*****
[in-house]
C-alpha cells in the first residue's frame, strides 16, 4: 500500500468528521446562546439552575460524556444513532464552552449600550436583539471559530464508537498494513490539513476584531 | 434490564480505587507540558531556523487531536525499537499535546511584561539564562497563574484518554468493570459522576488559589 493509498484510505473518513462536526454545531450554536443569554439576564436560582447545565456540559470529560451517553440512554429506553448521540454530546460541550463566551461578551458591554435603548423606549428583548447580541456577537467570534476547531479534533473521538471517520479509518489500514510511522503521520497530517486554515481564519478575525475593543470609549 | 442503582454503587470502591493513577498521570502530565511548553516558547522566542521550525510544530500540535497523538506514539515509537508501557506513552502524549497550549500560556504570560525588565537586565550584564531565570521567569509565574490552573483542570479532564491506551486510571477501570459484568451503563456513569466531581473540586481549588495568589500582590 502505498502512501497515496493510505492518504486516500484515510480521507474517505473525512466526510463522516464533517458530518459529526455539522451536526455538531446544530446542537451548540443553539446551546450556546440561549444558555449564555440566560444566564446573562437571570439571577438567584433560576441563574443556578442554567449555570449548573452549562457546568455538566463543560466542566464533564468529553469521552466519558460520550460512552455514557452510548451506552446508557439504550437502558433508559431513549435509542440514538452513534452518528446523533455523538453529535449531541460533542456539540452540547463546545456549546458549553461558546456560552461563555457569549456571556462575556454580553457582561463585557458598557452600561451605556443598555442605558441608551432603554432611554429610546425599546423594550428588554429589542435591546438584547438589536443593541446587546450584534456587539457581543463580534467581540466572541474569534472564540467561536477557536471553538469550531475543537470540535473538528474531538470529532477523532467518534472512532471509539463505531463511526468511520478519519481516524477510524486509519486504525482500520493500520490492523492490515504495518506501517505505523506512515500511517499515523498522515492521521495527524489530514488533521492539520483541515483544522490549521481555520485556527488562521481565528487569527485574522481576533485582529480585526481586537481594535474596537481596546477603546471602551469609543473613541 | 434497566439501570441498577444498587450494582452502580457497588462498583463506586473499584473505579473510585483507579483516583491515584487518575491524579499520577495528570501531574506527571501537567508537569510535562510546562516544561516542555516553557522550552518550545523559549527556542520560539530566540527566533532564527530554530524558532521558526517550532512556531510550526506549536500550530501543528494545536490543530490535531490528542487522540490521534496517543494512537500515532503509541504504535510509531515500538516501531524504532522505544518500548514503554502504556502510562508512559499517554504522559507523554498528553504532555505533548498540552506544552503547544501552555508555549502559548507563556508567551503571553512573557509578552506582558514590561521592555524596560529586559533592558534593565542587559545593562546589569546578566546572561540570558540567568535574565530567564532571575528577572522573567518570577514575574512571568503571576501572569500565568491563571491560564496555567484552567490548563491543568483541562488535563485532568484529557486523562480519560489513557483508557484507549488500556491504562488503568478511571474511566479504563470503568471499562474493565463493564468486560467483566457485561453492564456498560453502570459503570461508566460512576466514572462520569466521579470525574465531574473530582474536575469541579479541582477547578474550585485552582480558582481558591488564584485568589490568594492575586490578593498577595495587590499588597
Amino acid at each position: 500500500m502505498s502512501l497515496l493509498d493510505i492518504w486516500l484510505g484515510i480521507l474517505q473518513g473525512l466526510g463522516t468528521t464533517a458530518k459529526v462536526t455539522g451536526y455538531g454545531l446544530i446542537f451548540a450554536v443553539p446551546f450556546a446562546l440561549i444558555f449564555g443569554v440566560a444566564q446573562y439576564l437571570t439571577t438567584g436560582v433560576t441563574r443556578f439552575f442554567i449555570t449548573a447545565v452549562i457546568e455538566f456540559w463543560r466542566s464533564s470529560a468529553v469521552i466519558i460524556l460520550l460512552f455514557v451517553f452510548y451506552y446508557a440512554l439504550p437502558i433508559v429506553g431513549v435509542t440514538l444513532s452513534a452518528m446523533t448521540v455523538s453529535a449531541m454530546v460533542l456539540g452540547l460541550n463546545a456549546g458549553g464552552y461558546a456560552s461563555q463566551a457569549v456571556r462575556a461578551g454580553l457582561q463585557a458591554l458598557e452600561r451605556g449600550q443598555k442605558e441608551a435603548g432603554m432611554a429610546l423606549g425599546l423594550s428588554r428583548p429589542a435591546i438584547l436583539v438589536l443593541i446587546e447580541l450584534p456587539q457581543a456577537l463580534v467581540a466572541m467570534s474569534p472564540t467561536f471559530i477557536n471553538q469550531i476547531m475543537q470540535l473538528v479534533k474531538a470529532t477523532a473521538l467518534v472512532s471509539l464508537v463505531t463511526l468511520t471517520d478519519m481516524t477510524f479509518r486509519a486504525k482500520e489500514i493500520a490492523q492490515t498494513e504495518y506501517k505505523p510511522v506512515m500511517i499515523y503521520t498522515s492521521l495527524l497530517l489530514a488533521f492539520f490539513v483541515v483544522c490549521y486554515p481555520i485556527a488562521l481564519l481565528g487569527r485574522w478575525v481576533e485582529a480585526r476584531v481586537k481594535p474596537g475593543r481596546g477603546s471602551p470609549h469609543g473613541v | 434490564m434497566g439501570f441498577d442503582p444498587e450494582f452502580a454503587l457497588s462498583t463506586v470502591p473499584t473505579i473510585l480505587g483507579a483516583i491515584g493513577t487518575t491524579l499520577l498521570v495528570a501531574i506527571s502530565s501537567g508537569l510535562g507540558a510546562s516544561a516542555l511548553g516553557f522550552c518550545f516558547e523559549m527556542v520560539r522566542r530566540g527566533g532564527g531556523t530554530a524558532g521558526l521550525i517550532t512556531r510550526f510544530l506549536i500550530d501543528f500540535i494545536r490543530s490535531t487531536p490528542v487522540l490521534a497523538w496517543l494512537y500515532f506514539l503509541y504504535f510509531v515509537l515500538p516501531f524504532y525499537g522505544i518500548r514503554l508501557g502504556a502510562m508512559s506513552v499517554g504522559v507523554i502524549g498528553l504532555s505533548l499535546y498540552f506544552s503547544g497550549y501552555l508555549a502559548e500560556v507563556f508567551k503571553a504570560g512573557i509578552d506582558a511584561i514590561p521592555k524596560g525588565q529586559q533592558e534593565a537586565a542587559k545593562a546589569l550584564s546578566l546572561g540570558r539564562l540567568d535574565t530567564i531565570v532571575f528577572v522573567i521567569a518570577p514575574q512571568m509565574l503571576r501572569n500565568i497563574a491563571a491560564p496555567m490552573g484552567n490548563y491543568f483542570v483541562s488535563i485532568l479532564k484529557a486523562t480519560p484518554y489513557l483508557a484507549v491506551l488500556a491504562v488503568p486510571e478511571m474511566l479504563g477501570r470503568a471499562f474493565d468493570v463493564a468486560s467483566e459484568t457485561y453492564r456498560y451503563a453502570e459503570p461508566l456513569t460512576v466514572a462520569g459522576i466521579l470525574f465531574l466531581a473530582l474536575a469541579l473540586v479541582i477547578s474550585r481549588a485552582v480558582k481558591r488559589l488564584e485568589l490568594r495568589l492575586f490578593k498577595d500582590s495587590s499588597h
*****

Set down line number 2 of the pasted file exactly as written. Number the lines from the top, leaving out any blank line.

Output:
C-alpha cells in the first residue's frame, strides 16, 4: 500500500468528521446562546439552575460524556444513532464552552449600550436583539471559530464508537498494513490539513476584531 | 434490564480505587507540558531556523487531536525499537499535546511584561539564562497563574484518554468493570459522576488559589 493509498484510505473518513462536526454545531450554536443569554439576564436560582447545565456540559470529560451517553440512554429506553448521540454530546460541550463566551461578551458591554435603548423606549428583548447580541456577537467570534476547531479534533473521538471517520479509518489500514510511522503521520497530517486554515481564519478575525475593543470609549 | 442503582454503587470502591493513577498521570502530565511548553516558547522566542521550525510544530500540535497523538506514539515509537508501557506513552502524549497550549500560556504570560525588565537586565550584564531565570521567569509565574490552573483542570479532564491506551486510571477501570459484568451503563456513569466531581473540586481549588495568589500582590 502505498502512501497515496493510505492518504486516500484515510480521507474517505473525512466526510463522516464533517458530518459529526455539522451536526455538531446544530446542537451548540443553539446551546450556546440561549444558555449564555440566560444566564446573562437571570439571577438567584433560576441563574443556578442554567449555570449548573452549562457546568455538566463543560466542566464533564468529553469521552466519558460520550460512552455514557452510548451506552446508557439504550437502558433508559431513549435509542440514538452513534452518528446523533455523538453529535449531541460533542456539540452540547463546545456549546458549553461558546456560552461563555457569549456571556462575556454580553457582561463585557458598557452600561451605556443598555442605558441608551432603554432611554429610546425599546423594550428588554429589542435591546438584547438589536443593541446587546450584534456587539457581543463580534467581540466572541474569534472564540467561536477557536471553538469550531475543537470540535473538528474531538470529532477523532467518534472512532471509539463505531463511526468511520478519519481516524477510524486509519486504525482500520493500520490492523492490515504495518506501517505505523506512515500511517499515523498522515492521521495527524489530514488533521492539520483541515483544522490549521481555520485556527488562521481565528487569527485574522481576533485582529480585526481586537481594535474596537481596546477603546471602551469609543473613541 | 434497566439501570441498577444498587450494582452502580457497588462498583463506586473499584473505579473510585483507579483516583491515584487518575491524579499520577495528570501531574506527571501537567508537569510535562510546562516544561516542555516553557522550552518550545523559549527556542520560539530566540527566533532564527530554530524558532521558526517550532512556531510550526506549536500550530501543528494545536490543530490535531490528542487522540490521534496517543494512537500515532503509541504504535510509531515500538516501531524504532522505544518500548514503554502504556502510562508512559499517554504522559507523554498528553504532555505533548498540552506544552503547544501552555508555549502559548507563556508567551503571553512573557509578552506582558514590561521592555524596560529586559533592558534593565542587559545593562546589569546578566546572561540570558540567568535574565530567564532571575528577572522573567518570577514575574512571568503571576501572569500565568491563571491560564496555567484552567490548563491543568483541562488535563485532568484529557486523562480519560489513557483508557484507549488500556491504562488503568478511571474511566479504563470503568471499562474493565463493564468486560467483566457485561453492564456498560453502570459503570461508566460512576466514572462520569466521579470525574465531574473530582474536575469541579479541582477547578474550585485552582480558582481558591488564584485568589490568594492575586490578593498577595495587590499588597